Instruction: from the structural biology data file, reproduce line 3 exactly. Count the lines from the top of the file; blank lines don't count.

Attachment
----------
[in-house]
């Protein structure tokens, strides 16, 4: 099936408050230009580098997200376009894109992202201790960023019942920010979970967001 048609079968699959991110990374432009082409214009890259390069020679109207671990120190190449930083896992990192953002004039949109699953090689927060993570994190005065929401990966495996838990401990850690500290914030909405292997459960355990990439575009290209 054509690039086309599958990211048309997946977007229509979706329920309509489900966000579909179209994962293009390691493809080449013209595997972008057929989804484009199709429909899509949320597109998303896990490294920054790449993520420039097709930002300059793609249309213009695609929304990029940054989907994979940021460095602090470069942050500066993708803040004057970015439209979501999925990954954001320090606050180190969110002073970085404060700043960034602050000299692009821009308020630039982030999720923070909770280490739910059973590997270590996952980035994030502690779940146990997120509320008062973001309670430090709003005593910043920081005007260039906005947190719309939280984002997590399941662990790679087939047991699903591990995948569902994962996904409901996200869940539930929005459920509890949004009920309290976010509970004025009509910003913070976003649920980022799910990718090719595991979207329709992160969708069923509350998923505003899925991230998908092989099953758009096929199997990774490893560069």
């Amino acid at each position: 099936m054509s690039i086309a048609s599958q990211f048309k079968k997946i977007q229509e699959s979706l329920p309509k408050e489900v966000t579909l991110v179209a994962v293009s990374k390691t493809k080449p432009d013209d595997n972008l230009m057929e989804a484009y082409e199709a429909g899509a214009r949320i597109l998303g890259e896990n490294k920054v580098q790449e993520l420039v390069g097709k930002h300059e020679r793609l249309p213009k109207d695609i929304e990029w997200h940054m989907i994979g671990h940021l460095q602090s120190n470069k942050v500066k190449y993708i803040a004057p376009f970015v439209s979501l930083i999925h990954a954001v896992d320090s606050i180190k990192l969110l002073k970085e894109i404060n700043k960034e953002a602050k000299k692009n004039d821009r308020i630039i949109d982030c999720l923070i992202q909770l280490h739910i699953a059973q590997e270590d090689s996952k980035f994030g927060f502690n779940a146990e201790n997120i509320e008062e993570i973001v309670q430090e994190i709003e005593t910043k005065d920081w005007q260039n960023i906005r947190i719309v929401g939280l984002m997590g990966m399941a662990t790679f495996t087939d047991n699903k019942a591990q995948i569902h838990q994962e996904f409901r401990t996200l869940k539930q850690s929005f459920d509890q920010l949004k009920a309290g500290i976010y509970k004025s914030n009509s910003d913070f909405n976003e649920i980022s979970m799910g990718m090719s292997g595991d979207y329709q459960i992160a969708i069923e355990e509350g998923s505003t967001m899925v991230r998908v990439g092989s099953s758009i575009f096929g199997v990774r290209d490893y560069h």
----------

């Amino acid at each position: 099936m054509s690039i086309a048609s599958q990211f048309k079968k997946i977007q229509e699959s979706l329920p309509k408050e489900v966000t579909l991110v179209a994962v293009s990374k390691t493809k080449p432009d013209d595997n972008l230009m057929e989804a484009y082409e199709a429909g899509a214009r949320i597109l998303g890259e896990n490294k920054v580098q790449e993520l420039v390069g097709k930002h300059e020679r793609l249309p213009k109207d695609i929304e990029w997200h940054m989907i994979g671990h940021l460095q602090s120190n470069k942050v500066k190449y993708i803040a004057p376009f970015v439209s979501l930083i999925h990954a954001v896992d320090s606050i180190k990192l969110l002073k970085e894109i404060n700043k960034e953002a602050k000299k692009n004039d821009r308020i630039i949109d982030c999720l923070i992202q909770l280490h739910i699953a059973q590997e270590d090689s996952k980035f994030g927060f502690n779940a146990e201790n997120i509320e008062e993570i973001v309670q430090e994190i709003e005593t910043k005065d920081w005007q260039n960023i906005r947190i719309v929401g939280l984002m997590g990966m399941a662990t790679f495996t087939d047991n699903k019942a591990q995948i569902h838990q994962e996904f409901r401990t996200l869940k539930q850690s929005f459920d509890q920010l949004k009920a309290g500290i976010y509970k004025s914030n009509s910003d913070f909405n976003e649920i980022s979970m799910g990718m090719s292997g595991d979207y329709q459960i992160a969708i069923e355990e509350g998923s505003t967001m899925v991230r998908v990439g092989s099953s758009i575009f096929g199997v990774r290209d490893y560069h």